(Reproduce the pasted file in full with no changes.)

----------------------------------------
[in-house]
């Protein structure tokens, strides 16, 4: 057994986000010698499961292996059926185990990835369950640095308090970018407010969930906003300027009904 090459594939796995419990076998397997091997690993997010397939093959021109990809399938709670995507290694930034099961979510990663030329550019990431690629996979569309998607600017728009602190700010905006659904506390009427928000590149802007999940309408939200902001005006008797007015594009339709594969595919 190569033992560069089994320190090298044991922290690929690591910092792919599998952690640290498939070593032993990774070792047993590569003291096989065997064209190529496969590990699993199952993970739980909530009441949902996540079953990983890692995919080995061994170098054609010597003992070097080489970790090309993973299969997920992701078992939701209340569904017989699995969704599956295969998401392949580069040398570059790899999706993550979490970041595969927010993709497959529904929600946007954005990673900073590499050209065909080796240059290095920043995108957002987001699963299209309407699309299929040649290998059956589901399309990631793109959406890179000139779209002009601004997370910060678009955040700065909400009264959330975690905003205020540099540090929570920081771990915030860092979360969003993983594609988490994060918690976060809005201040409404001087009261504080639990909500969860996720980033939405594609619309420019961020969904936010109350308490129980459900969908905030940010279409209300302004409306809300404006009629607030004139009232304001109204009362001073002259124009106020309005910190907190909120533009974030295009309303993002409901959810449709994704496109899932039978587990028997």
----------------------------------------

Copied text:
[in-house]
């Protein structure tokens, strides 16, 4: 057994986000010698499961292996059926185990990835369950640095308090970018407010969930906003300027009904 090459594939796995419990076998397997091997690993997010397939093959021109990809399938709670995507290694930034099961979510990663030329550019990431690629996979569309998607600017728009602190700010905006659904506390009427928000590149802007999940309408939200902001005006008797007015594009339709594969595919 190569033992560069089994320190090298044991922290690929690591910092792919599998952690640290498939070593032993990774070792047993590569003291096989065997064209190529496969590990699993199952993970739980909530009441949902996540079953990983890692995919080995061994170098054609010597003992070097080489970790090309993973299969997920992701078992939701209340569904017989699995969704599956295969998401392949580069040398570059790899999706993550979490970041595969927010993709497959529904929600946007954005990673900073590499050209065909080796240059290095920043995108957002987001699963299209309407699309299929040649290998059956589901399309990631793109959406890179000139779209002009601004997370910060678009955040700065909400009264959330975690905003205020540099540090929570920081771990915030860092979360969003993983594609988490994060918690976060809005201040409404001087009261504080639990909500969860996720980033939405594609619309420019961020969904936010109350308490129980459900969908905030940010279409209300302004409306809300404006009629607030004139009232304001109204009362001073002259124009106020309005910190907190909120533009974030295009309303993002409901959810449709994704496109899932039978587990028997």